Assessment of Potential Toxicological Risk for Public Health of Heavy Metals in Wheat Crop Irrigated with Wastewater: A Case Study in Sargodha, Pakistan
Corresponding Author(s) : Zafar Iqbal Khan
Asian Journal of Chemistry,
Vol. 25 No. 17 (2013): Vol 25 Issue 17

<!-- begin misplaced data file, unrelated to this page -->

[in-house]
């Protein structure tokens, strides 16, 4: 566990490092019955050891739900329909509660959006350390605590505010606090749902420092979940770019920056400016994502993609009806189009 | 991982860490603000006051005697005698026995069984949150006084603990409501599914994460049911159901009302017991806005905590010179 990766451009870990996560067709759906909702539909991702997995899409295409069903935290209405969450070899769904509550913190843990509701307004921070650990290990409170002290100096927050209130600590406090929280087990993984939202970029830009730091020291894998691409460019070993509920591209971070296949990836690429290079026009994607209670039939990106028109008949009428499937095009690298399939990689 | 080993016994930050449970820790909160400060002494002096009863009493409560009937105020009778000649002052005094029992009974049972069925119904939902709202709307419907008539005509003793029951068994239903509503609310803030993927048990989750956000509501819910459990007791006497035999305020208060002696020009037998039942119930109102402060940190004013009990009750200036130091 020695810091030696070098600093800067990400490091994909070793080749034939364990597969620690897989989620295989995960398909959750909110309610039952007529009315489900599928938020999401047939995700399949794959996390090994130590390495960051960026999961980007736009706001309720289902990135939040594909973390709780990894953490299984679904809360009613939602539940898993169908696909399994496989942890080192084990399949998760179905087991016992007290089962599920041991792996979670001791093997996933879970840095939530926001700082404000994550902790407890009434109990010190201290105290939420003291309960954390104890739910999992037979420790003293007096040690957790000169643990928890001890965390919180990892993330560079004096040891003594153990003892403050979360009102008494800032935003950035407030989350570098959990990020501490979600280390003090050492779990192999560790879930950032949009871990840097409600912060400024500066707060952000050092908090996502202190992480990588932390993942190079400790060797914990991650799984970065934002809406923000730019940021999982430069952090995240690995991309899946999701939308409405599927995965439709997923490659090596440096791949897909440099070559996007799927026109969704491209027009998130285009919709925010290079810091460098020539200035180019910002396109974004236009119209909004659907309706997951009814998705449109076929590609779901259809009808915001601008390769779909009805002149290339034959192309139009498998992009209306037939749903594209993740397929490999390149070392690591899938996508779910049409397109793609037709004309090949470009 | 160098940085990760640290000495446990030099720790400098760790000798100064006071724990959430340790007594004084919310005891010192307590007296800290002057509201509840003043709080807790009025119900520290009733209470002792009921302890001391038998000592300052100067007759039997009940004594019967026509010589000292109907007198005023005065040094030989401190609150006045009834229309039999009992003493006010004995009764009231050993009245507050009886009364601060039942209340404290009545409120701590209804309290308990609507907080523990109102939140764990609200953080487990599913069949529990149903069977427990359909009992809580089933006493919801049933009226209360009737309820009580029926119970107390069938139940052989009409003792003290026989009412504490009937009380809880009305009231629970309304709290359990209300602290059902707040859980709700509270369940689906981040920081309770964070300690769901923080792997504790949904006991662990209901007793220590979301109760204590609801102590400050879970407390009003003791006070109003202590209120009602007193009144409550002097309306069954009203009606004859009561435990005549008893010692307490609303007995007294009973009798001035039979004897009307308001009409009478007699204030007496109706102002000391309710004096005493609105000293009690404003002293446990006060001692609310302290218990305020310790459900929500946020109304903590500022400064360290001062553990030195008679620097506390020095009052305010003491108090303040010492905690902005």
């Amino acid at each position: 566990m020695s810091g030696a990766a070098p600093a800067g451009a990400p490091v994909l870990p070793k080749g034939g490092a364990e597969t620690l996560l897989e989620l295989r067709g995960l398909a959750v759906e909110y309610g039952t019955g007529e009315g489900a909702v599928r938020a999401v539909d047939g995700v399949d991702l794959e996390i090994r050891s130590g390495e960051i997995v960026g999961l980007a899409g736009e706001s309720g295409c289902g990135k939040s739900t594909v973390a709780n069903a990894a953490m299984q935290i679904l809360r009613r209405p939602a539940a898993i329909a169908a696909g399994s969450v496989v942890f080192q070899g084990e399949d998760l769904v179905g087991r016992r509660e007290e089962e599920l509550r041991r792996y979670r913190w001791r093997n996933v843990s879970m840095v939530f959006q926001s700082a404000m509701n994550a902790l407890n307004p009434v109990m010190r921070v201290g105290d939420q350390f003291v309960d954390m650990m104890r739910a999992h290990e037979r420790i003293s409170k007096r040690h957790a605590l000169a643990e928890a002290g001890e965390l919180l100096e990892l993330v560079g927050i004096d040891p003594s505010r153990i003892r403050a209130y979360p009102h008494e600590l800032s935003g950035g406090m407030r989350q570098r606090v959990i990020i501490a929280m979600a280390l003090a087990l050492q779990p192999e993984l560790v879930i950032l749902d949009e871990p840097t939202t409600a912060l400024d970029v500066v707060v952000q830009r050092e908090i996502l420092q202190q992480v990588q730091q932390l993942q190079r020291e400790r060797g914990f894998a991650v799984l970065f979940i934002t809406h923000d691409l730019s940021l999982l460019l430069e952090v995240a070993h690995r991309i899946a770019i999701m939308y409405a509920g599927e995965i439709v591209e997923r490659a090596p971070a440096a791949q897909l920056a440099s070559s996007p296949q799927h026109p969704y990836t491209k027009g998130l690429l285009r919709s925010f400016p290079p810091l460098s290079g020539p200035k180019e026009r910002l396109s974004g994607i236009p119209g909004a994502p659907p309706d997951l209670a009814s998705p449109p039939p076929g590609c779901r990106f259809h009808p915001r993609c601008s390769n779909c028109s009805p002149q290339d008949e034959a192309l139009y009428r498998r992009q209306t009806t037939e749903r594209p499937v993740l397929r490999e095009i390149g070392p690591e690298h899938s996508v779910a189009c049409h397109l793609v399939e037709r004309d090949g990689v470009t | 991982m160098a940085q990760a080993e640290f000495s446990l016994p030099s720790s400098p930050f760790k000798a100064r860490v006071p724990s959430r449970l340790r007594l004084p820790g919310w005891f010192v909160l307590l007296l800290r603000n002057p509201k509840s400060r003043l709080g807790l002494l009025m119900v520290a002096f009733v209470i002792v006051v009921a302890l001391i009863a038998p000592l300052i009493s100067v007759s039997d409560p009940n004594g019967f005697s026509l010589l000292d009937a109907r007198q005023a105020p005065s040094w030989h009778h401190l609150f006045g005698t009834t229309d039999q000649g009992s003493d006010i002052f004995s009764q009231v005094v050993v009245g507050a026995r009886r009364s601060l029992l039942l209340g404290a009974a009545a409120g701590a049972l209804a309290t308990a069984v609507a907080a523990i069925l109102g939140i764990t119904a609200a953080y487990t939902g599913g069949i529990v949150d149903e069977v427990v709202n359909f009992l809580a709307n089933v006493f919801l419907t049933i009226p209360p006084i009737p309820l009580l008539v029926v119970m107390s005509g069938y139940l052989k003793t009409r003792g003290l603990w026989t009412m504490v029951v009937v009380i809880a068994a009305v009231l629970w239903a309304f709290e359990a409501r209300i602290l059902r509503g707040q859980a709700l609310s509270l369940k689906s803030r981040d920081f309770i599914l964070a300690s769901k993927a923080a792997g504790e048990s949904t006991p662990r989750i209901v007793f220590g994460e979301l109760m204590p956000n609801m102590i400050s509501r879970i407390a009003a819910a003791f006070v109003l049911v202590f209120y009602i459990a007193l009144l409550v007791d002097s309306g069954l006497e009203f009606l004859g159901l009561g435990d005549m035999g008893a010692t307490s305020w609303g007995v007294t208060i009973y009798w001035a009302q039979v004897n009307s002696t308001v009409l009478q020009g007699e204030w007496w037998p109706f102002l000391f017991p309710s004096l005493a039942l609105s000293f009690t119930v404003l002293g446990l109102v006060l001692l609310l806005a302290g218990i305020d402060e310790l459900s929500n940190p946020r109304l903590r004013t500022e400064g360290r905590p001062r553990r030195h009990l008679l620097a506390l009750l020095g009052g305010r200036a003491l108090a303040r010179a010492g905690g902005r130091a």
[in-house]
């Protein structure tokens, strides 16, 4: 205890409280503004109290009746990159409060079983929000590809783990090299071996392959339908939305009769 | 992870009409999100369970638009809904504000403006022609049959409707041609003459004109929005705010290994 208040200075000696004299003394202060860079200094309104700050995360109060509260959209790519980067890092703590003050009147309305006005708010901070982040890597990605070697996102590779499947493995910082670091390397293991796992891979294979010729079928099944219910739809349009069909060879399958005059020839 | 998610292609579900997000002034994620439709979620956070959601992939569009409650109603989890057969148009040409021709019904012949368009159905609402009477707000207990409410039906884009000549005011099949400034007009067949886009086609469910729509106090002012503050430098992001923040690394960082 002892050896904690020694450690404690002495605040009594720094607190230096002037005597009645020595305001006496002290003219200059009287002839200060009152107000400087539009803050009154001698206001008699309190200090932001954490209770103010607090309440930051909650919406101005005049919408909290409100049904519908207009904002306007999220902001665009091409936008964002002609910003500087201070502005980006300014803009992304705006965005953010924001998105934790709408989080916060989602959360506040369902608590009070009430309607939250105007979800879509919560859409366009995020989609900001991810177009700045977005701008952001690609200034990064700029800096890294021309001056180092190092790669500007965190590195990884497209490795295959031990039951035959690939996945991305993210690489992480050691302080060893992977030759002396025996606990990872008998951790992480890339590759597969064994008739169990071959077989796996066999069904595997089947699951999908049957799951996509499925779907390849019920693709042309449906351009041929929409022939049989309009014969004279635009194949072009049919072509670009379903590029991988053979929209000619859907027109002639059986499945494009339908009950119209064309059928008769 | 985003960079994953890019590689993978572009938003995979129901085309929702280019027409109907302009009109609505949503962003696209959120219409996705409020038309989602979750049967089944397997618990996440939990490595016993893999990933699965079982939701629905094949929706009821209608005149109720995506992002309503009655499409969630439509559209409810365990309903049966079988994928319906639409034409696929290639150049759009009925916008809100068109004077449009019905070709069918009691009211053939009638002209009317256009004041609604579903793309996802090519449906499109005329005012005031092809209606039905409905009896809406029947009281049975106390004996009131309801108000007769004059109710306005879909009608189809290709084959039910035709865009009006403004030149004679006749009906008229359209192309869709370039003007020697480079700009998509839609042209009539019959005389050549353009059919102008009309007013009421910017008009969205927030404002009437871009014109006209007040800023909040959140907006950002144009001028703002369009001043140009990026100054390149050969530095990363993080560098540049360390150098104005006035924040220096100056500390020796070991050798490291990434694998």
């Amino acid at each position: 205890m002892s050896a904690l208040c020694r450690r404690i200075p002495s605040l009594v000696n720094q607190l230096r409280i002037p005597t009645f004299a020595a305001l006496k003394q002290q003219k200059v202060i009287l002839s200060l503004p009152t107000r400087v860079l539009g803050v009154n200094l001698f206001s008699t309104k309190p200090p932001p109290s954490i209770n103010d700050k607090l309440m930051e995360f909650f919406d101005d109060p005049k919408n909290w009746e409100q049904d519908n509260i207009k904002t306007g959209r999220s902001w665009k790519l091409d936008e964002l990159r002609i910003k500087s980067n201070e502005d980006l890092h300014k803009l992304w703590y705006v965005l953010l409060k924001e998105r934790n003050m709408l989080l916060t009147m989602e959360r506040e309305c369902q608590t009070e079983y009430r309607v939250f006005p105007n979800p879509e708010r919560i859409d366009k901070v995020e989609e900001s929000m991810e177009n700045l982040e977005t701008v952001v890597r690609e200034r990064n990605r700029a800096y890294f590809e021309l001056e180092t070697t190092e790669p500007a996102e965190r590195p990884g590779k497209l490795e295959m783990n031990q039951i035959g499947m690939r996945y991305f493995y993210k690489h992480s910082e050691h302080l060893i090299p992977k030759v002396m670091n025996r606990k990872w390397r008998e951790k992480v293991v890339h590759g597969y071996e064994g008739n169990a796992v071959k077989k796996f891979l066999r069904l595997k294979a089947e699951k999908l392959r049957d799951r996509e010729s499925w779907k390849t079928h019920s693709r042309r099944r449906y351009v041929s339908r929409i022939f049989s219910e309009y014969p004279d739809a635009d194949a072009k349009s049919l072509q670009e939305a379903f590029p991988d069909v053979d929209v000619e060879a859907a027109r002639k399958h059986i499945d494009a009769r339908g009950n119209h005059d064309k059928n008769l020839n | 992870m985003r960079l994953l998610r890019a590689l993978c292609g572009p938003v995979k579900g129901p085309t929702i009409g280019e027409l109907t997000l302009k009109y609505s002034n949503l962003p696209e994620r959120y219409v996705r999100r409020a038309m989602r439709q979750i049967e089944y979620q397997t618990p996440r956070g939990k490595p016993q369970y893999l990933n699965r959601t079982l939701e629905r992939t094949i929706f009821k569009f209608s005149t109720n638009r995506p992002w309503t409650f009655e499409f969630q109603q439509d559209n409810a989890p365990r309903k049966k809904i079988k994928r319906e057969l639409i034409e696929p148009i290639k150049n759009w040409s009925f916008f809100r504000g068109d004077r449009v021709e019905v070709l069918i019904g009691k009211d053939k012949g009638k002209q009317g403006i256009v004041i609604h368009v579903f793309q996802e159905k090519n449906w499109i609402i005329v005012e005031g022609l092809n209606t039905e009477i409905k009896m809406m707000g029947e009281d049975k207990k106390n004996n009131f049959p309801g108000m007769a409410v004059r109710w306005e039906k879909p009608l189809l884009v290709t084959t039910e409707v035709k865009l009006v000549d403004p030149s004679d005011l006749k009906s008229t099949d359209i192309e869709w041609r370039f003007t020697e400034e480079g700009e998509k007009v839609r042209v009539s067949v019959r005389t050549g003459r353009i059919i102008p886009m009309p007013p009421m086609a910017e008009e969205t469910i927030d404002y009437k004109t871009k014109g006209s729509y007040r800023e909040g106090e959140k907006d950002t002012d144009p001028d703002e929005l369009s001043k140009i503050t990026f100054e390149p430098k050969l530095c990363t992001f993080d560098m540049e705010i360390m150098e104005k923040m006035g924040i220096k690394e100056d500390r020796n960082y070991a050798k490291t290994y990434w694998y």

In the present study, the concentrations of mineral elements in wheat (Triticum aestivum L.) plants was determined to observe the level of elemental pollution in Sargodha, Punjab, Pakistan as well as the abilities of the wheat plants to accumulate heavy metals from the soil supplied with sewage water. An experiment was conducted to study the transfer of heavy metals to the grains of wheat cv. Milate-2011 grown in soil without sewage-sludge treatment (control) and soil supplied with sewage-sludge. A number of heavy metals in soil and wheat grains were analyzed and results showed that Cr (5.63-6.21 mg/kg), Pb (5.54-7.08 mg/kg), Cu (12.25-13.64 mg/kg), Zn (31.85- 36.4 mg/kg), Mn (31.58-32.67 mg/kg) and Ni (3.43-4.32 mg/kg) were found in canal and sewage water irrigated wheat grains, respectively and were much higher than the toxic limit showing a severe risk of health. The Fe level (25.06-27.11 mg/kg) was below the toxic level, while Cd (0.02-0.03 mg/kg) level exceeded the maximum tolerable limit particularly for children i.e., 0.002-0.025 mg/kg. While soil Cr (24-36 mg/kg), Pb (80.21-94.84 mg/kg), Cu (23.4-28 mg/kg), Zn (65.2-72.8 mg/kg), Mn (62.8-73.2 mg/kg), Ni (23.4-25.5 mg/kg) and Fe (80.21-94.84 mg/kg) were found in canal and sewage water treated soil, respectively during this investigation and soil Cr, Cu, Ni and Zn levels were below the maximum permissible limits for soil, while the reverse was true for other metals. A significant correlation was found between the concentrations of metals in soil as well as their accumulation in grains except Fe concentration. The bio-concentration factor of these heavy metals was higher in wheat grains, so domestic sewage water may lead to heavy metal toxicity in humans if used unprocessed for irrigation purpose.
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